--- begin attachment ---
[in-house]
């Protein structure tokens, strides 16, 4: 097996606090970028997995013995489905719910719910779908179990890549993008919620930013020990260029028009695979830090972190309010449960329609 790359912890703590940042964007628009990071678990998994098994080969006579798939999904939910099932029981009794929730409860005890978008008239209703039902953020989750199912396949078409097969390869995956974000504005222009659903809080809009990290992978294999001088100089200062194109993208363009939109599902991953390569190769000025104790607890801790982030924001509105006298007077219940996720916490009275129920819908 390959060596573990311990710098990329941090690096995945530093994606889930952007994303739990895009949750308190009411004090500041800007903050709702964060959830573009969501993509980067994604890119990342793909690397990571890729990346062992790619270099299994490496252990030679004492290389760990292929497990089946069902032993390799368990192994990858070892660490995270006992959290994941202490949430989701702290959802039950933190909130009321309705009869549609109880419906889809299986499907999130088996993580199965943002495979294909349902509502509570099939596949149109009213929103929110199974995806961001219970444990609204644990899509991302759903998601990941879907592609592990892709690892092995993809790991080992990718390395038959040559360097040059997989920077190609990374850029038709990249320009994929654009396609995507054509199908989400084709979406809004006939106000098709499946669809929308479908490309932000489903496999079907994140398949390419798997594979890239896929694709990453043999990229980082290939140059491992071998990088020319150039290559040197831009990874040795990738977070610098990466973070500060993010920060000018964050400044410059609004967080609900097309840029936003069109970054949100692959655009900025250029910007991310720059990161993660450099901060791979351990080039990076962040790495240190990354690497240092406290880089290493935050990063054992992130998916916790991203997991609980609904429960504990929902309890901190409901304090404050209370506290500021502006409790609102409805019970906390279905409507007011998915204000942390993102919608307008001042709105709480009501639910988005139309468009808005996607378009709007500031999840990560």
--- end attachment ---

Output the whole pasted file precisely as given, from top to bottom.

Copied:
[in-house]
């Protein structure tokens, strides 16, 4: 097996606090970028997995013995489905719910719910779908179990890549993008919620930013020990260029028009695979830090972190309010449960329609 790359912890703590940042964007628009990071678990998994098994080969006579798939999904939910099932029981009794929730409860005890978008008239209703039902953020989750199912396949078409097969390869995956974000504005222009659903809080809009990290992978294999001088100089200062194109993208363009939109599902991953390569190769000025104790607890801790982030924001509105006298007077219940996720916490009275129920819908 390959060596573990311990710098990329941090690096995945530093994606889930952007994303739990895009949750308190009411004090500041800007903050709702964060959830573009969501993509980067994604890119990342793909690397990571890729990346062992790619270099299994490496252990030679004492290389760990292929497990089946069902032993390799368990192994990858070892660490995270006992959290994941202490949430989701702290959802039950933190909130009321309705009869549609109880419906889809299986499907999130088996993580199965943002495979294909349902509502509570099939596949149109009213929103929110199974995806961001219970444990609204644990899509991302759903998601990941879907592609592990892709690892092995993809790991080992990718390395038959040559360097040059997989920077190609990374850029038709990249320009994929654009396609995507054509199908989400084709979406809004006939106000098709499946669809929308479908490309932000489903496999079907994140398949390419798997594979890239896929694709990453043999990229980082290939140059491992071998990088020319150039290559040197831009990874040795990738977070610098990466973070500060993010920060000018964050400044410059609004967080609900097309840029936003069109970054949100692959655009900025250029910007991310720059990161993660450099901060791979351990080039990076962040790495240190990354690497240092406290880089290493935050990063054992992130998916916790991203997991609980609904429960504990929902309890901190409901304090404050209370506290500021502006409790609102409805019970906390279905409507007011998915204000942390993102919608307008001042709105709480009501639910988005139309468009808005996607378009709007500031999840990560």